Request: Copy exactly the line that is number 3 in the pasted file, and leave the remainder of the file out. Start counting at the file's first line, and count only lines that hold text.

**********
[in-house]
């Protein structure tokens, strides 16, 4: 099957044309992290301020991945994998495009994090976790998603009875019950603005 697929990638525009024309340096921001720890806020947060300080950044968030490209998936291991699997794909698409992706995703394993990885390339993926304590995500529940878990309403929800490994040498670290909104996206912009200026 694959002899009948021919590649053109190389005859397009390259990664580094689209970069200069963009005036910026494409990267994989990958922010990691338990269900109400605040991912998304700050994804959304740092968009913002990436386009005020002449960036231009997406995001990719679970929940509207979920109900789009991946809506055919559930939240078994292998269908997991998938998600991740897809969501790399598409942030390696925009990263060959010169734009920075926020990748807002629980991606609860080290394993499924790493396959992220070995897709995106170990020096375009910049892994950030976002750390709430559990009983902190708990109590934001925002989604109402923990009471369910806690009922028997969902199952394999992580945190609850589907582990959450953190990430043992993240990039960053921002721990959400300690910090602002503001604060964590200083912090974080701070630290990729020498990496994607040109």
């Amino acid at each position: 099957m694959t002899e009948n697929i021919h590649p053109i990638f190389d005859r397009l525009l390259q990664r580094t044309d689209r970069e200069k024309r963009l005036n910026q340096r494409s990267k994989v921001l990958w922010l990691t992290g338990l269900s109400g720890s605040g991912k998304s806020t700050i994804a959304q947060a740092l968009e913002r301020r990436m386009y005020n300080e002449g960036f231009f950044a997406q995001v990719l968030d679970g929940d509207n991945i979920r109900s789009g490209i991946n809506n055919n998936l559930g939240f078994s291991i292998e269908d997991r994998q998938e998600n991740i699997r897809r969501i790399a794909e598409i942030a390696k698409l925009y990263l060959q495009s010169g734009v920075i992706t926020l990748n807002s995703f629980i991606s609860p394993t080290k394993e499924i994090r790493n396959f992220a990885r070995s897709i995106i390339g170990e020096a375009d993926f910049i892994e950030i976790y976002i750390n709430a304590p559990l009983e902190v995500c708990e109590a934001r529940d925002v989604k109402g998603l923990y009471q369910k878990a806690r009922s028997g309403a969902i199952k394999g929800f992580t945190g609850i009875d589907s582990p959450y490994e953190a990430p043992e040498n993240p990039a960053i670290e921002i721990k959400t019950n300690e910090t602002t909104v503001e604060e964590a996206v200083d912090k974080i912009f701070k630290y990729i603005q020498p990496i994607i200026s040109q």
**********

């Amino acid at each position: 099957m694959t002899e009948n697929i021919h590649p053109i990638f190389d005859r397009l525009l390259q990664r580094t044309d689209r970069e200069k024309r963009l005036n910026q340096r494409s990267k994989v921001l990958w922010l990691t992290g338990l269900s109400g720890s605040g991912k998304s806020t700050i994804a959304q947060a740092l968009e913002r301020r990436m386009y005020n300080e002449g960036f231009f950044a997406q995001v990719l968030d679970g929940d509207n991945i979920r109900s789009g490209i991946n809506n055919n998936l559930g939240f078994s291991i292998e269908d997991r994998q998938e998600n991740i699997r897809r969501i790399a794909e598409i942030a390696k698409l925009y990263l060959q495009s010169g734009v920075i992706t926020l990748n807002s995703f629980i991606s609860p394993t080290k394993e499924i994090r790493n396959f992220a990885r070995s897709i995106i390339g170990e020096a375009d993926f910049i892994e950030i976790y976002i750390n709430a304590p559990l009983e902190v995500c708990e109590a934001r529940d925002v989604k109402g998603l923990y009471q369910k878990a806690r009922s028997g309403a969902i199952k394999g929800f992580t945190g609850i009875d589907s582990p959450y490994e953190a990430p043992e040498n993240p990039a960053i670290e921002i721990k959400t019950n300690e910090t602002t909104v503001e604060e964590a996206v200083d912090k974080i912009f701070k630290y990729i603005q020498p990496i994607i200026s040109q």